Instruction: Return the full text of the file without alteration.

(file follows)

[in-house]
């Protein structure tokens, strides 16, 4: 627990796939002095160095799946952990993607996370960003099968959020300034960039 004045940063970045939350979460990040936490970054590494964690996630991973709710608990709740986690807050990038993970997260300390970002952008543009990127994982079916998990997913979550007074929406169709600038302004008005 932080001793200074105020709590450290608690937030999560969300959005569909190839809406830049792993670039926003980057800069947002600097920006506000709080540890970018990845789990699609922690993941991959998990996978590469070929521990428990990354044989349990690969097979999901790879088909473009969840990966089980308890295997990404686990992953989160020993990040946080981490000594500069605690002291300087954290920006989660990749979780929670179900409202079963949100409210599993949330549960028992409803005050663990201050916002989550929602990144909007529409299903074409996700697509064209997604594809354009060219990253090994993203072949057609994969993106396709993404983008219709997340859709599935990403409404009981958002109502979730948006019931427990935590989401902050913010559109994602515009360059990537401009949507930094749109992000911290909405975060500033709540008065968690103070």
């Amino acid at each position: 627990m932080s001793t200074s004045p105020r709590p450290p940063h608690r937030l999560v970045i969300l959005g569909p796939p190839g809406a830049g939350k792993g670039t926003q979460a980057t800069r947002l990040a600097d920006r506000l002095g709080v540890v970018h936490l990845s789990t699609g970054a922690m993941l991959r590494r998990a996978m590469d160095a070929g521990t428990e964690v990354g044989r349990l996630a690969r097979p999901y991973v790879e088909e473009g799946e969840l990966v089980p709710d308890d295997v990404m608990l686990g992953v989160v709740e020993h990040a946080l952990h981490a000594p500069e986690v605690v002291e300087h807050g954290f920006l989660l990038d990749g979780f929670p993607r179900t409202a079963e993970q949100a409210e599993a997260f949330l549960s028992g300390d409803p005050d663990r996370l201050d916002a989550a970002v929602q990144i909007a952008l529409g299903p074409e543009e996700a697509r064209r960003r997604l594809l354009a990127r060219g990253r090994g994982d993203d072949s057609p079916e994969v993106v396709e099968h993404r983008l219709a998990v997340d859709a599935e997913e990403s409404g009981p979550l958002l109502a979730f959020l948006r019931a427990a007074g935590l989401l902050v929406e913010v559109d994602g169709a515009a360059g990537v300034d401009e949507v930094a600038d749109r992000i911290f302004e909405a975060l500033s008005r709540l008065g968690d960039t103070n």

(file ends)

[in-house]
């Protein structure tokens, strides 16, 4: 627990796939002095160095799946952990993607996370960003099968959020300034960039 004045940063970045939350979460990040936490970054590494964690996630991973709710608990709740986690807050990038993970997260300390970002952008543009990127994982079916998990997913979550007074929406169709600038302004008005 932080001793200074105020709590450290608690937030999560969300959005569909190839809406830049792993670039926003980057800069947002600097920006506000709080540890970018990845789990699609922690993941991959998990996978590469070929521990428990990354044989349990690969097979999901790879088909473009969840990966089980308890295997990404686990992953989160020993990040946080981490000594500069605690002291300087954290920006989660990749979780929670179900409202079963949100409210599993949330549960028992409803005050663990201050916002989550929602990144909007529409299903074409996700697509064209997604594809354009060219990253090994993203072949057609994969993106396709993404983008219709997340859709599935990403409404009981958002109502979730948006019931427990935590989401902050913010559109994602515009360059990537401009949507930094749109992000911290909405975060500033709540008065968690103070």
């Amino acid at each position: 627990m932080s001793t200074s004045p105020r709590p450290p940063h608690r937030l999560v970045i969300l959005g569909p796939p190839g809406a830049g939350k792993g670039t926003q979460a980057t800069r947002l990040a600097d920006r506000l002095g709080v540890v970018h936490l990845s789990t699609g970054a922690m993941l991959r590494r998990a996978m590469d160095a070929g521990t428990e964690v990354g044989r349990l996630a690969r097979p999901y991973v790879e088909e473009g799946e969840l990966v089980p709710d308890d295997v990404m608990l686990g992953v989160v709740e020993h990040a946080l952990h981490a000594p500069e986690v605690v002291e300087h807050g954290f920006l989660l990038d990749g979780f929670p993607r179900t409202a079963e993970q949100a409210e599993a997260f949330l549960s028992g300390d409803p005050d663990r996370l201050d916002a989550a970002v929602q990144i909007a952008l529409g299903p074409e543009e996700a697509r064209r960003r997604l594809l354009a990127r060219g990253r090994g994982d993203d072949s057609p079916e994969v993106v396709e099968h993404r983008l219709a998990v997340d859709a599935e997913e990403s409404g009981p979550l958002l109502a979730f959020l948006r019931a427990a007074g935590l989401l902050v929406e913010v559109d994602g169709a515009a360059g990537v300034d401009e949507v930094a600038d749109r992000i911290f302004e909405a975060l500033s008005r709540l008065g968690d960039t103070n």